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Comparison of the Bradley Method and

HypnoBirthing Childbirth Education


Classes
Corry A. Varner, DNP, RN, CNM, WHNP*
Copyright and License information
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ABSTRACT
The purpose of this article is to compare and contrast two forms of childbirth education:
HypnoBirthing (the Mongan Method) and the Bradley Method (husband-coached natural
childbirth). Evidence was obtained using a formal literature review, reading published books
and workbooks on the two methods, and attending classes to document content delivered.
Similarities and differences in content are reported along with birth outcomes from
evaluations of the two methods. Tables with this content were formatted so that they can be
used by educators and providers.
Keywords: childbirth education, HypnoBirthing, Bradley Method, physiologic birth
Throughout the last and current century, two different birth philosophies have existed in the
United States. The most prominent of these is the medical management model. This
framework starts with the premise that pregnancy and birth are intrinsically difficult and
potentially dangerous processes that when left to occur naturally, frequently result in poor
outcomes (Goer & Romano, 2012, p. 3). This model has taken birth from a natural process
in most womens lives to a medicalized procedure similar to one of disease management,
with multiple interventions (Hinote & Wasserman, 2012; Romano & Lothian, 2008). The
second of these philosophies is the physiologic care model. This model emphasizes lowtechnology strategies and supportive care practices to facilitate childbirth as a biologic
process (Goer & Romano, 2012). Although this model is not the dominant philosophy in the
United States culture of obstetrics today, it has made a resurgence in the last 60 years.
Support for the physiologic care model continues to grow with certain providers (mainly
midwives), birth educators, and women, and was the subject of the 2012 consensus statement
supporting healthy and normal physiologic childbirth, developed by American College of
Nurse-Midwives, Midwives Alliance North America, and National Association of Certified
Professional Midwives.
According to Listening to Mothers III (Declercq, Sakala, Corry, Applebaum, & Herrlich,
2013), the third national U.S. Survey of 2,400 hospitalized womens childbearing
experiences, 59% of women stated that birth should not be interfered with unless medically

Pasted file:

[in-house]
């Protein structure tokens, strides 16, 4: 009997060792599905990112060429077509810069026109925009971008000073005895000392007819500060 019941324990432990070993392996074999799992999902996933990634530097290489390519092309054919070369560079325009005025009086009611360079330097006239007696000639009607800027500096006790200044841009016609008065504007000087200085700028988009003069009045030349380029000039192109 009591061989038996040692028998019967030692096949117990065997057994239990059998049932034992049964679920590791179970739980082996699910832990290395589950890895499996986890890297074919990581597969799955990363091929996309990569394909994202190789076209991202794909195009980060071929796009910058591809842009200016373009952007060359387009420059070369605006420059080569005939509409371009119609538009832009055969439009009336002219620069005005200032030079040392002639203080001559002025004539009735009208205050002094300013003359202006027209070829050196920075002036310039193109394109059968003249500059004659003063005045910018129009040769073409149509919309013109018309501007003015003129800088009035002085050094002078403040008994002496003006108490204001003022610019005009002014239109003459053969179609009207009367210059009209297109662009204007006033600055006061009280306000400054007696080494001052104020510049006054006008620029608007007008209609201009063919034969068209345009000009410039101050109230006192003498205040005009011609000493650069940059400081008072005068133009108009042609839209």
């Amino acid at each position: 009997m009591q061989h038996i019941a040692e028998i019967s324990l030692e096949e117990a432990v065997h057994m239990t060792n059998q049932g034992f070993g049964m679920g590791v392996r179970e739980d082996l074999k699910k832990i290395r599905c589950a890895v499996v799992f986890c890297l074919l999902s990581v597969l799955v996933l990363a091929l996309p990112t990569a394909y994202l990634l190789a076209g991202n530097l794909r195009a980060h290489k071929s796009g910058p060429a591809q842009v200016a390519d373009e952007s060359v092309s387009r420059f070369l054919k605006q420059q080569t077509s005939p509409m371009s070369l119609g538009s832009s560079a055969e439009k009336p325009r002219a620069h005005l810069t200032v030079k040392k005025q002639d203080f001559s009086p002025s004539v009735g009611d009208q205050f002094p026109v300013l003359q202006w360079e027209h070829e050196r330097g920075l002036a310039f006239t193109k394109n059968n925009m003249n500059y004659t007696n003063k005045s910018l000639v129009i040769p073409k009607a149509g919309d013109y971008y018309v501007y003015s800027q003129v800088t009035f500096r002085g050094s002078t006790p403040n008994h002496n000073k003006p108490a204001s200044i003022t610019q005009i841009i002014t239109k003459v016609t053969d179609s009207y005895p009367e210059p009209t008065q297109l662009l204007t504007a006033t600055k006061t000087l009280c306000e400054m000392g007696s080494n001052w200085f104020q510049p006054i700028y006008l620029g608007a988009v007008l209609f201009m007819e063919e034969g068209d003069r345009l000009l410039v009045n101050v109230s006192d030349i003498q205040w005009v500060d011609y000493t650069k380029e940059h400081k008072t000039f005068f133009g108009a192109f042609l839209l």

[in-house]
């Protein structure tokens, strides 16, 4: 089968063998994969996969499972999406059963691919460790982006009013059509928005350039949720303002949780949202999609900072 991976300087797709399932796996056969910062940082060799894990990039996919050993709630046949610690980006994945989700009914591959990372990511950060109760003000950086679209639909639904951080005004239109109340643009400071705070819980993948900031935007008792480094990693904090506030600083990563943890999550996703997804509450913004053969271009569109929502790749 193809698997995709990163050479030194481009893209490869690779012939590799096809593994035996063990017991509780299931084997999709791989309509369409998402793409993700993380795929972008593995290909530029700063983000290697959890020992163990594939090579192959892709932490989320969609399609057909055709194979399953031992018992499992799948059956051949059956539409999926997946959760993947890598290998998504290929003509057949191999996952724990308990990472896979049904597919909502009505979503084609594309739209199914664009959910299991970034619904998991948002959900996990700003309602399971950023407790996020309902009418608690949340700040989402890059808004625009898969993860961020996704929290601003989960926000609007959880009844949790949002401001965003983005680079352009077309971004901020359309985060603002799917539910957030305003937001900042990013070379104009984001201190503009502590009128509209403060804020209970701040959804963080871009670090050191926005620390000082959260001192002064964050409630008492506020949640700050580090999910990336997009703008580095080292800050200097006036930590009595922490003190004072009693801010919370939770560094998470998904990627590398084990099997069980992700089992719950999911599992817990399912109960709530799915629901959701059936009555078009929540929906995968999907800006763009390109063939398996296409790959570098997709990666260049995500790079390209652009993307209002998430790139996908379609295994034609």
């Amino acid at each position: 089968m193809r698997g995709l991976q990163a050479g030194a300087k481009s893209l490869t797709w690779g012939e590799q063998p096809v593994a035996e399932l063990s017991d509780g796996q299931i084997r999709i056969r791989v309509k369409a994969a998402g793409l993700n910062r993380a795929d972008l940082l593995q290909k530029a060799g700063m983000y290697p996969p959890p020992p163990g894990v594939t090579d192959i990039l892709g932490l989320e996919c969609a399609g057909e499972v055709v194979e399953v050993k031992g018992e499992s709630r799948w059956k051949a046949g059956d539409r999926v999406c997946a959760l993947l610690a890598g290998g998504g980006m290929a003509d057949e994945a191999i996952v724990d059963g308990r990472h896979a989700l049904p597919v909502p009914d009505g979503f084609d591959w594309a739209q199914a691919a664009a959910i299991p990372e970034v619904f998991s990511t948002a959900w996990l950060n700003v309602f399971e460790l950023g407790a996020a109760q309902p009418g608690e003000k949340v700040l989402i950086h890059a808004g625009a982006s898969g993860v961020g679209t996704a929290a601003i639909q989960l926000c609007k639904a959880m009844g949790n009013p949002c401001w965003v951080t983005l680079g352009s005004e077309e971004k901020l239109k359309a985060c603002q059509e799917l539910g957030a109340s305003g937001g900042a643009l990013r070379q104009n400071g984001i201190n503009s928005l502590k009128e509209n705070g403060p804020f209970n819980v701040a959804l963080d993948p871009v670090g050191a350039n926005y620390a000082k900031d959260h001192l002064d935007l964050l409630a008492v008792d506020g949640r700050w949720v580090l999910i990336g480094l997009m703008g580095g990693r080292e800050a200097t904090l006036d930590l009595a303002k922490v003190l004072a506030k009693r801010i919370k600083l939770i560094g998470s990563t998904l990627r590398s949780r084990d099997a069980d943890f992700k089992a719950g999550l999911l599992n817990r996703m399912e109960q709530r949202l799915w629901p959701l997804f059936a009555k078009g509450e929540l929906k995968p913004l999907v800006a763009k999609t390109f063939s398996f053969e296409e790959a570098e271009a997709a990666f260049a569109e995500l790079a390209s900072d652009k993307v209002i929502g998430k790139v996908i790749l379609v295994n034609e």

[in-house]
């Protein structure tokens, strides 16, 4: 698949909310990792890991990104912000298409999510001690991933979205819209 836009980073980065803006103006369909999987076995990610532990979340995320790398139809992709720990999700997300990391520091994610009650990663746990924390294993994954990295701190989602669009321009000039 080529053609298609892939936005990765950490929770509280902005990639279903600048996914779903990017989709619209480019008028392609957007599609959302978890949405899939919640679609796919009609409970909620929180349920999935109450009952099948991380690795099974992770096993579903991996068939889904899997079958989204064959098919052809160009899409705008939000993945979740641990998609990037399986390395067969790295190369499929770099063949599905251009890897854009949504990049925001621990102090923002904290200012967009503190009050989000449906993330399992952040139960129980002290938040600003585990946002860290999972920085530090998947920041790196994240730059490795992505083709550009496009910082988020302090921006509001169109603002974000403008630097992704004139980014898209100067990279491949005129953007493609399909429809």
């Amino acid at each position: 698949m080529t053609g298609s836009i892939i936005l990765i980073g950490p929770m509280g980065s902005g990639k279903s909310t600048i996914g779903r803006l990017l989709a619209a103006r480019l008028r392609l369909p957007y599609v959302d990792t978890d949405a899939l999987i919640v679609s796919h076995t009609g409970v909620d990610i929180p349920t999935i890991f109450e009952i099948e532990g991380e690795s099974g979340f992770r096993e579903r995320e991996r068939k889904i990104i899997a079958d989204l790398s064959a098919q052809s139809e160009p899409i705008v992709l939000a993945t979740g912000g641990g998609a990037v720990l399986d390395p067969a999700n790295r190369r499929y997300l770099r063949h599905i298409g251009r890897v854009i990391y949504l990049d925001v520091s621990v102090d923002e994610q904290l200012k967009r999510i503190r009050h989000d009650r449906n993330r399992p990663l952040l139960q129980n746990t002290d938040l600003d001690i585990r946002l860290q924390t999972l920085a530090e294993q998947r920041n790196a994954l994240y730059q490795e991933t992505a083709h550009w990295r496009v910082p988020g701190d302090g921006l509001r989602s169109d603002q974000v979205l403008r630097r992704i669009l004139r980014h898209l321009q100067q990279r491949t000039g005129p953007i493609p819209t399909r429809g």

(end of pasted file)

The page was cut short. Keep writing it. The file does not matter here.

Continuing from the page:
necessary (p. 34). However, 67% of these women received an epidural; 62%, an intravenous
catheter; 51%, one or more vaginal exams; 47%, bladder catheters; 31%, augmentation with
oxytocin during labor; and 20%, amniotomy. In fact, only 17% of women surveyed achieved
a physiologic or unmedicated birth (Declercq et al., 2013). With such a large gap between the

desired and the achieved, are we as providers and childbirth educators doing all that we can
to help these women obtain their goal?
With 99% of American women giving birth in hospitals (Martin et al., 2012), many providers
recommend that their pregnant clients attend classes offered by the hospital at which they will
give birth. This may not be best for women who desire a natural birth. Although informative,
few hospital-based classes truly prepare a woman for physiologic childbirth (Simkin &
Bolding, 2004). For this and other reasons, several different outside-of-hospital classes have
been developed that specialize in guiding women through the natural progression of labor and
birth. For providers and childbirth educators to best meet womens needs, they must be
knowledgeable of the content and outcomes of these diverse classes.
Although informative, few hospital-based classes truly prepare a woman for physiologic
childbirth.
To determine availability of information for parents, providers, and childbirth educators in the
most relevant natural methods, a Google search of natural childbirth education was done.
The most common class types found were the Bradley Method, Lamaze, and HypnoBirthing.
Because Lamaze is the method that most hospital-based classes have developed from (Monto,
1996; Walker, Visger, & Rossie, 2009), it was not included in this analysis. The purpose of
this article is to explore the similarities and differences between the Bradley Method and
HypnoBirthing methods, and to discuss published outcomes of these two programs, to enable
providers and childbirth educators to be more comfortable discussing them with their clients.
To achieve this goal, a scholarly literature review was done using PubMed, EBSCOhost, and
Cumulative Index to Nursing and Allied Health Literature (CINAHL) by searching the
following terms: physiologic birth, unmedicated birth, natural birth, Bradley Method,
HypnoBirthing, Mongan Method, husband-coached childbirth, and childbirth classes.
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HISTORICAL PERSPECTIVE
History of the Bradley Method
According to the American Academy of Husband-Coached Childbirth (AAHCC) website, the
purpose of the Bradley Method is to teach natural childbirth and view birth as a natural